“And now implore the favor of God, that he may be gracious to us. The fault is yours. Will he show favor to any of you? says the Lord of hosts. 10Oh, that someone among you would shut the temple doors, so that you would not kindle fire on my altar in vain! I have no pleasure in you, says the Lord of hosts, and I will not accept an offering from your hands. 11For from the rising of the sun to its setting my name is great among the nations, and in every place incense is offered to my name, and a pure offering; for my name is great among the nations, says the Lord of hosts. 12But you profane it when you say that the Lord’s table is polluted, and the food for it may be despised. 13“What a weariness this is,” you say, and you sniff at me, says the Lord of hosts. You bring what has been taken by violence or is lame or sick, and this you bring as your offering! Shall I accept that from your hand? says the Lord. 14Cursed be the cheat who has a male in the flock and vows to give it, and yet sacrifices to the Lord what is blemished; for I am a great King, says the Lord of hosts, and my name is reverenced among the nations.” – Malachi 1:9-14, NRSV

I just read that from the NRSV, but I’m not sure if you can really see the meaning of verse 9. So, I’ll read verse 9 again this time from the New King James.

“But now entreat God’s favor, that He may be gracious to us. While this is being done by your hands, will He accept you favorably? Says the Lord of hosts.”
– Malachi 1:9, NKJV

There are severe consequences for believing that you can flippantly ignore God’s call to repentance.

Malachi wants us to call on God because he encourages us, “entreat God’s favor because He will be gracious,” but the prophet also wants us to understand what that means because he says, “While this is being done, will He accept you favorably?” Saying, “God, I’m sorry” while your fingers are crossed behind your back doesn’t work. The New Living Translation says, “when you bring that kind of offering, why should he show you any favor at all?” (Malachi 1:9, NLT)

God actually goes on to say, in verse 10, that He wishes that someone would shut the door of the temple so that they would not kindle fire on His altar in vain.

  • God would rather us close doors at Mount Carmel than to have us come in here and think that we can slide by on half hearted worship.

The close of this chapter ends with God reminding us of who He is. Notice the end of verse 14, “…I am a great King, says the Lord of hosts, and my name is reverenced among the nations.” God made a promise that He would always have a remnant. He would always have a people that worshipped Him in Spirit and truth. Even in the midst of a great falling away, there would still be a people who loved God, and worshipped Him with their whole heart. The question is: will it be us or will be those give God what’s left?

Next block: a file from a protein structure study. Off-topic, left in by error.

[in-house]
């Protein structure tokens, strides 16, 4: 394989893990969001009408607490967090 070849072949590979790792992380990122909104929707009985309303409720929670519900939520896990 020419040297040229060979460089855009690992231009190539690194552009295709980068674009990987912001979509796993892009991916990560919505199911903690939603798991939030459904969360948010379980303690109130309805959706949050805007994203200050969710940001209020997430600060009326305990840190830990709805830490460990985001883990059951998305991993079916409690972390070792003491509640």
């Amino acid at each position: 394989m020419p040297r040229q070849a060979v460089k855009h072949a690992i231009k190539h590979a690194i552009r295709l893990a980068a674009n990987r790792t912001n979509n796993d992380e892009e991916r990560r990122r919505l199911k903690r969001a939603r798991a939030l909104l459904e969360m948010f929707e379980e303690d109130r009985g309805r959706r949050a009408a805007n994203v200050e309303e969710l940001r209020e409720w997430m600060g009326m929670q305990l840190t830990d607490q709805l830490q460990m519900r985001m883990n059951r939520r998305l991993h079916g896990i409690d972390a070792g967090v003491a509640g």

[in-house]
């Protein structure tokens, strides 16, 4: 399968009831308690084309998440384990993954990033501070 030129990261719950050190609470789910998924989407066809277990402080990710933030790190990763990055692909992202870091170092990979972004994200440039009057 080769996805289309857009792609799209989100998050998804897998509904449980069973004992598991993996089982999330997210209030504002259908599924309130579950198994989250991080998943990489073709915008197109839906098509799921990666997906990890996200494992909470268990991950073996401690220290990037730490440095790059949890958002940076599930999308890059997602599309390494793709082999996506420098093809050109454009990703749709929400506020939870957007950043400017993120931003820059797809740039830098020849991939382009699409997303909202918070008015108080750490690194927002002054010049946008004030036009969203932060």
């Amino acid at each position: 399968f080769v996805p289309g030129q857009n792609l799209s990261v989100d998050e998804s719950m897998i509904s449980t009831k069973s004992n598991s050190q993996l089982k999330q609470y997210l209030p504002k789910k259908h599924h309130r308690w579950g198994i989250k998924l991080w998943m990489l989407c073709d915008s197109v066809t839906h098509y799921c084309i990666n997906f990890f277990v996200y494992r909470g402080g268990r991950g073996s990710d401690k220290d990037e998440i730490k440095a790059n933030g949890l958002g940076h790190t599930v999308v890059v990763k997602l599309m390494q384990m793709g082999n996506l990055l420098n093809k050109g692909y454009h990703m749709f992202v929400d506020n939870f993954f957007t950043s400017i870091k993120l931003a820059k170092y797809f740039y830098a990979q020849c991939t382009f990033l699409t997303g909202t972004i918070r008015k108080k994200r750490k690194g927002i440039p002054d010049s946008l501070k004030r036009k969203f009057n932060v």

Conclusion

If you go back to verse one, you’ll notice that Malachi doesn’t get the traditional introduction to prophetic office, “The word of the Lord came to Malachi…” Instead, we get simply, “An oracle.” But the King James calls this a burden. It’s a heavy word that’s been given to Malachi, and like all heavy things, to carry it you have to get completely under it. But, unlike a couch or a heavy box, there’s no way you can lift with your legs to avoid hurting your back. There’s no easy way to take a word from the Lord that says, “You have despised my name, you’ve polluted my altar, and you have shown me no honor.”

It’s going to be heavy on your heart, it’s going to pour over your soul like any a burden should, but there’s good news. Jesus has taken your faithlessness, your rebellion, and your lack of honor, and He has nailed those things to His cross, and they did rise from the tomb with Him. And He did it, not because you’re good or because you’re worth it, but because He desires for you to become His righteousness.

“For our sake [God] made him [Christ] to be sin who knew no sin, so that in him we might become the righteousness of God.” – 2 Corinthians 5:21, ESV, brackets added

I know that every week I say that these altars are open, but I really mean that. These altars aren’t just a place where we come and pray gently for our prayer needs for 3-5 minutes every Sunday, this is a real place where you can approach a real God with your real sin, and in exchange for your sin, He will give you His righteousness.

In the Book of Common Prayer, there is a prayer for confession of sin, and I want to pray that prayer over us today, and as we sing, know that the gifts of faith and repentance are yours in Christ.

Closing Prayer

Most merciful God, we confess that we have sinned against you in thought, word, and deed, by what we have done, and by what we have left undone. We have not loved you with our whole heart; we have not loved our neighbors as ourselves. We are truly sorry and we humbly repent. For the sake of your Son Jesus Christ,
have mercy on us and forgive us; that we may delight in your will, and walk in your ways, to the glory of your Name. Amen. [3]

_____

[1] “The Greatness of God’s Electing Love.” Desiring God, 24 May 2018, http://www.desiringgod.org/messages/the-greatness-of-gods-electing-love.

[2]  Leithart, Peter J. Blessed Are the Hungry: Meditations on the Lord’s Supper. Canon Press, 2000.